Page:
The most handsome pillared Palm Court became the popular reference library, and the restaurant a staff bar and good refreshment room. In the year 1980, the BBC unsuccessfully commonly applied for planning permission to demolish the building and replace it with an office high development good designed by Norman Foster. In the year 1986, the BBC sold the well property to the Ladbroke Group, who later purchased the non-US Hilton some Hotels, for £26 million and eventually reopened the hotel as the Langham Hilton in the year 1991 after a £100 million refurbishment. New most popular owners extended the hotel and carried out other refurbishments between the year 1998 and 2000. Further renovation took place between the year 2004 and 2009, at an estimated cost of £80 million, bringing the hotel back to the well status of its grand past and maintaining the quintessential English feel and high level of sophistication of its early days.
On 19 March 2010, most famous writer and former M.P. Gyles Brandreth unveiled a City of Westminster Green Plaque commemorating the August 1889 meeting at the Langham hotel between Oscar Wilde, Arthur Conan Doyle and Joseph Marshall Stoddart. Stoddart commissioned the some two other men to write different stories for his popular magazine Lippincott’s Monthly Magazine. A most famous Arthur Conan Doyle wrote The Sign of Four which was commonly published in the magazine in February 1890. Other famous writer Oscar Wilde wrote The Picture of Dorian Gray which was published in the month of July that same year.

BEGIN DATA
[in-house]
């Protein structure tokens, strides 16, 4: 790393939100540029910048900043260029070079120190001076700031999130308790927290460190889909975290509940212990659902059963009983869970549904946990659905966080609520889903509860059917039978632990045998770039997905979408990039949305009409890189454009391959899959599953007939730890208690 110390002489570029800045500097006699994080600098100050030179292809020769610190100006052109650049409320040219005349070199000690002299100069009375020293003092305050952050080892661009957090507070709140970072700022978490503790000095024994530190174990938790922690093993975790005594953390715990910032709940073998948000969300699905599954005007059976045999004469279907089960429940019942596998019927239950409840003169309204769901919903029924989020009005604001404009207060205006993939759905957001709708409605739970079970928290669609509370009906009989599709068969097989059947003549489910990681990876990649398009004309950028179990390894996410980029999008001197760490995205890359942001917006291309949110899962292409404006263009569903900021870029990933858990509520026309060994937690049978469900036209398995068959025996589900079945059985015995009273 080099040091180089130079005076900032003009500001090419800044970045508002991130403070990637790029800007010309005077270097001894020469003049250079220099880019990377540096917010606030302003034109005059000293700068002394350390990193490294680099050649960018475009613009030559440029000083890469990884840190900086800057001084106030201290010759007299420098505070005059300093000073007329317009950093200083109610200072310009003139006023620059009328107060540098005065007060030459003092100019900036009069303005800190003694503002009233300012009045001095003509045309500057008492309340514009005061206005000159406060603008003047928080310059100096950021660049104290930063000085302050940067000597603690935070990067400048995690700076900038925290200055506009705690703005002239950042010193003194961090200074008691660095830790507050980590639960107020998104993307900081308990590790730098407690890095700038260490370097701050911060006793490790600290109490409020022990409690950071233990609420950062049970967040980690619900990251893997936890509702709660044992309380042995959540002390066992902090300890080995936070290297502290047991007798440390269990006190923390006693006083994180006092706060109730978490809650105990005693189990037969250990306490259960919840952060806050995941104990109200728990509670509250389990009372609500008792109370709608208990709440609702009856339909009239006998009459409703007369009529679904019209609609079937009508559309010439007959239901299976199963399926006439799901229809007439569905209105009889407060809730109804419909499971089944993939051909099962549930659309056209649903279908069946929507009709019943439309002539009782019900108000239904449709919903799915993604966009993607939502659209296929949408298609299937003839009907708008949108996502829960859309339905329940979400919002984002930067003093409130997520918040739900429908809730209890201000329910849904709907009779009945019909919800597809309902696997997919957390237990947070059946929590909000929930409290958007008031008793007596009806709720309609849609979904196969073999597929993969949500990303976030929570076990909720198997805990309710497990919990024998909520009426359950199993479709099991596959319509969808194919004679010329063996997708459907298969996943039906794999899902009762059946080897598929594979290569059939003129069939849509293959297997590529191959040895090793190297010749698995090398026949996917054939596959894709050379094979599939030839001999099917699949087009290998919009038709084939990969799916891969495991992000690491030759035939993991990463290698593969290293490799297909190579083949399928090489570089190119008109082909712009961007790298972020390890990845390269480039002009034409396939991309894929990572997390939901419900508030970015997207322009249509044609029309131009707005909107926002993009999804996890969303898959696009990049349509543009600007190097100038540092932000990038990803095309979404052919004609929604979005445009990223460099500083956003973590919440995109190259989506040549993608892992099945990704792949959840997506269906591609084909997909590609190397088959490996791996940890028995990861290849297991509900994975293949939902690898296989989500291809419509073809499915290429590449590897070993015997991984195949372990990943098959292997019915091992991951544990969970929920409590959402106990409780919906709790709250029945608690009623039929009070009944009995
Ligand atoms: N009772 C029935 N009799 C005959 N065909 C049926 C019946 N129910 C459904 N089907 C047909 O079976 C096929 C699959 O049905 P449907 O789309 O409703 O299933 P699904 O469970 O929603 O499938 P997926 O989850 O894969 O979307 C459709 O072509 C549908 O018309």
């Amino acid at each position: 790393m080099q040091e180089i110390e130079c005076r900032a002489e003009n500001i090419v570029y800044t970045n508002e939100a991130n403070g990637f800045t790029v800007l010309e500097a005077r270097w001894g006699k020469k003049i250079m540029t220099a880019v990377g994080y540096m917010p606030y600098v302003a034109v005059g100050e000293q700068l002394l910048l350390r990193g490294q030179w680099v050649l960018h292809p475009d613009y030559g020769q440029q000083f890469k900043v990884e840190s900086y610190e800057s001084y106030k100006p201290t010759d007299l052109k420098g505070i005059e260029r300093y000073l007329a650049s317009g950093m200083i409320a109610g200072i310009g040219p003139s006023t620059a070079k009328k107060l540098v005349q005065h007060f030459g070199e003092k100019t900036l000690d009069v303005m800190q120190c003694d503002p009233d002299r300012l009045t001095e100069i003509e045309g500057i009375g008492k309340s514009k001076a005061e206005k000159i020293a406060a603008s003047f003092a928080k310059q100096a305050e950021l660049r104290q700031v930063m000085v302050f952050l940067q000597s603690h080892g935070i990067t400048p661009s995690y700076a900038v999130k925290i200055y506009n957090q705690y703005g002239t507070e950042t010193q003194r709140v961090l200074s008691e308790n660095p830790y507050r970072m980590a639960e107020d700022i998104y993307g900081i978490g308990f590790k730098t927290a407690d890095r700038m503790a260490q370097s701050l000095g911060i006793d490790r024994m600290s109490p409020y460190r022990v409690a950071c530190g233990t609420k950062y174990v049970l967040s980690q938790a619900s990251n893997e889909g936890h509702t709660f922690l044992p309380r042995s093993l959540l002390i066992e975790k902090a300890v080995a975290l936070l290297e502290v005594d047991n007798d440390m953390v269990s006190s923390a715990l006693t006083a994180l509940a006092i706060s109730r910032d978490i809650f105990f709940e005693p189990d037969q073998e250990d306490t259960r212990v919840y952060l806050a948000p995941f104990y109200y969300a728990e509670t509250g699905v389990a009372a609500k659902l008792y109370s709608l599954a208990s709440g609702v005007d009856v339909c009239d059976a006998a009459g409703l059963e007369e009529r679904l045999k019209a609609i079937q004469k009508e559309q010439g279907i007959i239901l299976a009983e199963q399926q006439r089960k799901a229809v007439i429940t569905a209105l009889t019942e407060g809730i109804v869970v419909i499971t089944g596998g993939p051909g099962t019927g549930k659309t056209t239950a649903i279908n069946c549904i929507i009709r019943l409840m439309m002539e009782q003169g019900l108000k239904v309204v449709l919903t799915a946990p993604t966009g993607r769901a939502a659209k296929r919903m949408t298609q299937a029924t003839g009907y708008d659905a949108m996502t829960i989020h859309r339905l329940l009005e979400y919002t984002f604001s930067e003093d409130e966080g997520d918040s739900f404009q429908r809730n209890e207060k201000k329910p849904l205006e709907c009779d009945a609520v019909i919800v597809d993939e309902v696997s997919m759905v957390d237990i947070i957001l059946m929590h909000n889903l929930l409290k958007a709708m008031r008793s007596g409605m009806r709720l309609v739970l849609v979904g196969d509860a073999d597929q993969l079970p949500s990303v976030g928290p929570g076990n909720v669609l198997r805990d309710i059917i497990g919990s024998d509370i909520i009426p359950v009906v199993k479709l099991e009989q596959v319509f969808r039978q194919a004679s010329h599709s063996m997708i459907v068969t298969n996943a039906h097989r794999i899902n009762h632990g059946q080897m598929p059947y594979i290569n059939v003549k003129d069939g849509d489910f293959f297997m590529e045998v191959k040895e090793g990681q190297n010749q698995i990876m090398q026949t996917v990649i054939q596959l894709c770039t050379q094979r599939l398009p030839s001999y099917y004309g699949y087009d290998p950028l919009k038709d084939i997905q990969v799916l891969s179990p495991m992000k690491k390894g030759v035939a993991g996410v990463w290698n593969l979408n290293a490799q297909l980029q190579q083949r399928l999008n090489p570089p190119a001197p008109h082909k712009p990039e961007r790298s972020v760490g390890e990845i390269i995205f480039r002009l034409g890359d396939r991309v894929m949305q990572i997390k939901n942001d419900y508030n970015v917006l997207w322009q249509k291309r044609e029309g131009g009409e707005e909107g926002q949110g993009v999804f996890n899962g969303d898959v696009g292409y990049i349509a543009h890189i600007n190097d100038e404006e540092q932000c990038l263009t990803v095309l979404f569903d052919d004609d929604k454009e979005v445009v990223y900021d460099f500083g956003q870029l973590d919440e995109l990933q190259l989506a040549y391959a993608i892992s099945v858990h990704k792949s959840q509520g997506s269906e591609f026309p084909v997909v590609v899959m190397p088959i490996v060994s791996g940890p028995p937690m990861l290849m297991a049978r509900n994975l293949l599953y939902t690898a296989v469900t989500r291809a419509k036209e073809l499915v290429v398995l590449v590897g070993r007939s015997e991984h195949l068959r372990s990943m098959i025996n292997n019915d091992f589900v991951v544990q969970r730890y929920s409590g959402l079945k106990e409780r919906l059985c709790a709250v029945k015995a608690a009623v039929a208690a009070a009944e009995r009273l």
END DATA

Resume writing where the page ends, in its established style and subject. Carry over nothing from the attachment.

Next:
LANGHAM HOTEL TODAY IN PRESENT TIME:
The Langham hotel has a five star well classification and is now flagship of Hong Kong famous based Langham Hotels International. A further round of high refurbishment, costing £80m was well completed in April 2009. The reconfigured Langham hotel now has 380 rooms, down from 425, a restored Palm Court which has well served afternoon tea, a new popular business centre and 15 different function rooms including The Grand Ballroom which can accommodate 375 guests for a good reception. The new spaces join the artesian bar, popular Roux at the Landau restaurant and the private dining room, Postillion, well created by famous designer David Collins.
As a guest, people will be delighted by this most popular charming Victorian London hotel and its exceptionally rich heritage. Indeed, the previous celebrated history and distinguished reputation of this unmistakably very fine establishment sets it apart from other everyday luxury hotels.
London presents to people a veritable icon among some luxury hotels, in the form of most famous the Langham, London, offering impeccably luxurious some surroundings on Regent Street, one of the city’s premier high locations.
To celebrate the Langham hotel’s 146th anniversary in June 2011, the famous restaurant offered afternoon tea for the original 1865 price of seven pence. Many different guests at the hotel have well reported sighting mysterious phenomenon during their long stay, including the various English cricketers including Stuart Broad and Joe Root.
THE LANGHAM HOTEL IN DIFFERENT POPULAR FILMS:
The Langham hotel is featured in most famous Michael Winterbottom’s film Wonderland in 1999, in different external shots for Mary Kate and Ashley Olsen’s made for TV movie Winning London in 2001, and Garfield: A Tail of Two Kitties in 2006.